That’s Not a Good Way to B (12)

Paula Bailey, MD, MHA* and Matthew Mart, MD, University of Kentucky, Lexington, KY

Meeting: Hospital Medicine 2016, March 6-9, San Diego, Calif.

Abstract number: 428

Categories: Adult, Clinical Vignettes Abstracts

Keywords: ,

Case Presentation:

A 73 year-old female presented with significant lethargy and orthostasis with progressive generalized weakness over one week. The patient related that she had experienced increasing fatigue over one year, but that it had acutely worsened in the last two weeks. Upon admission, her vital signs were blood pressure 114/47 mm Hg, heart rate 77 bpm, temperature 97.8 F, and respiratory rate 18 bpm. Her exam was notable for conjunctival pallor, scleral icterus, and normal neurological exam. Her laboratory evaluation was significant for hemoglobin 3.9 g/dL, MCV 122, LDH 4095 U/L, undetectable haptoglobin, and unconjugated hyperbilirubinemia. There was initially concern for an autoimmune hemolytic anemia, DIC, or TTP.  She was given one dose of corticosteroids. Further laboratory findings revealed an inappropriately low reticulocyte index, a negative direct antiglobulin test, very low serum B12 of 30 (normal range 210-1033),  elevated methylmalonic acid and homocysteine and normal serum folate.  A peripheral smear confirmed significant megaloblastic anemia without evidence for DIC/TTP. Given the findings of severe B12 deficiency, further evaluation revealed elevated parietal cell IgG Ab level. The patient improved significantly with transfusion and vitamin B12 replacement. The patient’s hemoglobin, functional status and exercise tolerance markedly improved over the course of her admission. She was followed by her primary physician and our hematology service for treatment of her significant B12 deficiency due to pernicious anemia and three months post discharge, her hemoglobin had normalized and all of her symptoms had resolved.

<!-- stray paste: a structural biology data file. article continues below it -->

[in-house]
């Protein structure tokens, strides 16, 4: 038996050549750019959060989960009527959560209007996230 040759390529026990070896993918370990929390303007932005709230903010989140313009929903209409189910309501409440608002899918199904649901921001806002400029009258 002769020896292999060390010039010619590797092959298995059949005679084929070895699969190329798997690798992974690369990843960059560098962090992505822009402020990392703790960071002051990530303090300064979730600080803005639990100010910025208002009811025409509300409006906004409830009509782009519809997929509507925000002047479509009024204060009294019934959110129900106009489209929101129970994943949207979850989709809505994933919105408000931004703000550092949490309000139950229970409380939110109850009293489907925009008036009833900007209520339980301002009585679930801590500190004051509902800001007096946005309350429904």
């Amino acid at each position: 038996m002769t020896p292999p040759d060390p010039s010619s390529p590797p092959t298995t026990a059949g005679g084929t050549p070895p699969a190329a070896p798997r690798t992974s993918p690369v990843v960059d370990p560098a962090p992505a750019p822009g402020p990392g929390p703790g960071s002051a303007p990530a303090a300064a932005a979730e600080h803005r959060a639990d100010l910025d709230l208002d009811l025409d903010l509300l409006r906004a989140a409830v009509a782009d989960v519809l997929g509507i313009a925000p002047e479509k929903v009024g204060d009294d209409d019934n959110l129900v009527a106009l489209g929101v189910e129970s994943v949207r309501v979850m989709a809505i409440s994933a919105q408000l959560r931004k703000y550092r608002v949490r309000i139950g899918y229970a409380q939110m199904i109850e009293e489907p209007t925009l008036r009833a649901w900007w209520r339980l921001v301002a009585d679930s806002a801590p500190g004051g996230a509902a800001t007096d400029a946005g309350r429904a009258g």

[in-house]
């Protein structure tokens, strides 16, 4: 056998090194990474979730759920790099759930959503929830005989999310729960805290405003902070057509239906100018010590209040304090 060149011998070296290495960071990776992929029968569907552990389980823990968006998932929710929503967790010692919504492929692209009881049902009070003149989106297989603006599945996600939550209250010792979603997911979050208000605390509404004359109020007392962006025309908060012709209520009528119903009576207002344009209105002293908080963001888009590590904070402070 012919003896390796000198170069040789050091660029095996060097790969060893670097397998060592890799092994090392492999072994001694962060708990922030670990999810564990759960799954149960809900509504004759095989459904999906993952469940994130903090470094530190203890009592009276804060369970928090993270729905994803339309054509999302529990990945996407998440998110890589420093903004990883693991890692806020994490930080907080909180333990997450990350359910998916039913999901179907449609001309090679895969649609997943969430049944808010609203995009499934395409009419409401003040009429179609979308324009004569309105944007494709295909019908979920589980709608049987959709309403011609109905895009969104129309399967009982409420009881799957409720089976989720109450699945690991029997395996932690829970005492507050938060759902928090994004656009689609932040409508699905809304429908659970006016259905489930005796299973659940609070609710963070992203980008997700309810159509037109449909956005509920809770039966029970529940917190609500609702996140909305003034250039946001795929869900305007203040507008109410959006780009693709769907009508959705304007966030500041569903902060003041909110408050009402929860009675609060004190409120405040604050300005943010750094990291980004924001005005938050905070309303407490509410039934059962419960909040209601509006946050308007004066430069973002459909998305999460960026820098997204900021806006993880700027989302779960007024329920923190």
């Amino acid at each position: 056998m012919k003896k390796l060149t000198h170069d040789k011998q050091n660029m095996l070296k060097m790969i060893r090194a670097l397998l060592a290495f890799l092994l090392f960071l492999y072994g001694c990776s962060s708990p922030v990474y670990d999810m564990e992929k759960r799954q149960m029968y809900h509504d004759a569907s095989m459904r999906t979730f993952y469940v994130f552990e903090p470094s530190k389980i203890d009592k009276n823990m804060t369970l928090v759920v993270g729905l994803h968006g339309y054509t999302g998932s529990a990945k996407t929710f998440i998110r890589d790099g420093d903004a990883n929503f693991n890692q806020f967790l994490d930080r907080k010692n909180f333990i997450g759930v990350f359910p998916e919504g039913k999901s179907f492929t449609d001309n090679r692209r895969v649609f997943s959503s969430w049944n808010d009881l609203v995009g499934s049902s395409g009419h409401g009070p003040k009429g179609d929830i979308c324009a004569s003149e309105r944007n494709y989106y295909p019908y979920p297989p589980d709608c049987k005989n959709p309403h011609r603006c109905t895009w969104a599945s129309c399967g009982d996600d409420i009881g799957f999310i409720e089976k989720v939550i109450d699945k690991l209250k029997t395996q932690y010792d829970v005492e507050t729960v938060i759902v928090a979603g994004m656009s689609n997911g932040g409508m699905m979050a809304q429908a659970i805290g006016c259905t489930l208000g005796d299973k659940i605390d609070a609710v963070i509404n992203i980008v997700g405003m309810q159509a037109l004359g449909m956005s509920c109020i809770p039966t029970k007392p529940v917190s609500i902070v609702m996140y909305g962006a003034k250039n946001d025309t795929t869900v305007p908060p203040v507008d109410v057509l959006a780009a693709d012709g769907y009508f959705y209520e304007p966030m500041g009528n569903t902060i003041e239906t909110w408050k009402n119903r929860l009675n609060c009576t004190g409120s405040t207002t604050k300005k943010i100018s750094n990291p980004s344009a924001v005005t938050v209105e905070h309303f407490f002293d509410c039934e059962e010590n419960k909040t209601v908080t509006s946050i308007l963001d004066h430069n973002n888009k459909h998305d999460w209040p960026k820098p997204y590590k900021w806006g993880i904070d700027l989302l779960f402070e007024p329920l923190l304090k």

Pernicious anemia is the most common cause of symptomatic vitamin B12 deficiency in the developed world. Patients most often present with insidious symptoms of anemia with pallor and lethargy. Further manifestations can include paresthesias, ataxia, and glossitis. It is a disease that is most often identified as an outpatient, so we felt it was important to bring to the attention of hospitalists. Hemolysis in B12 deficiency related megaloblastic anemia is classically ascribed to intramedullary destruction of erythrocytes and ineffective erythropoiesis. This unique case illustrates that B12 deficiency should be in the differential in patients with severe anemia with significant hemolysis. It also highlights the importance of a thorough evaluation of new onset, severely symptomatic anemia and the connection between hemolysis and severe B12 deficiency as the inciting etiology.


Severe vitamin B12 deficiency from pernicious anemia can manifest as a severe, symptomatic anemia with features of hemolysis. Workup for both anemia and hemolysis by inpatient physicians must include this disease process in the differential in the appropriate clinical setting.

To cite this abstract:

Bailey P, Mart M. That’s Not a Good Way to B (12). Abstract published at Hospital Medicine 2016, March 6-9, San Diego, Calif. Abstract 428. Journal of Hospital Medicine. 2016; 11 (suppl 1). Accessed February 26, 2020.

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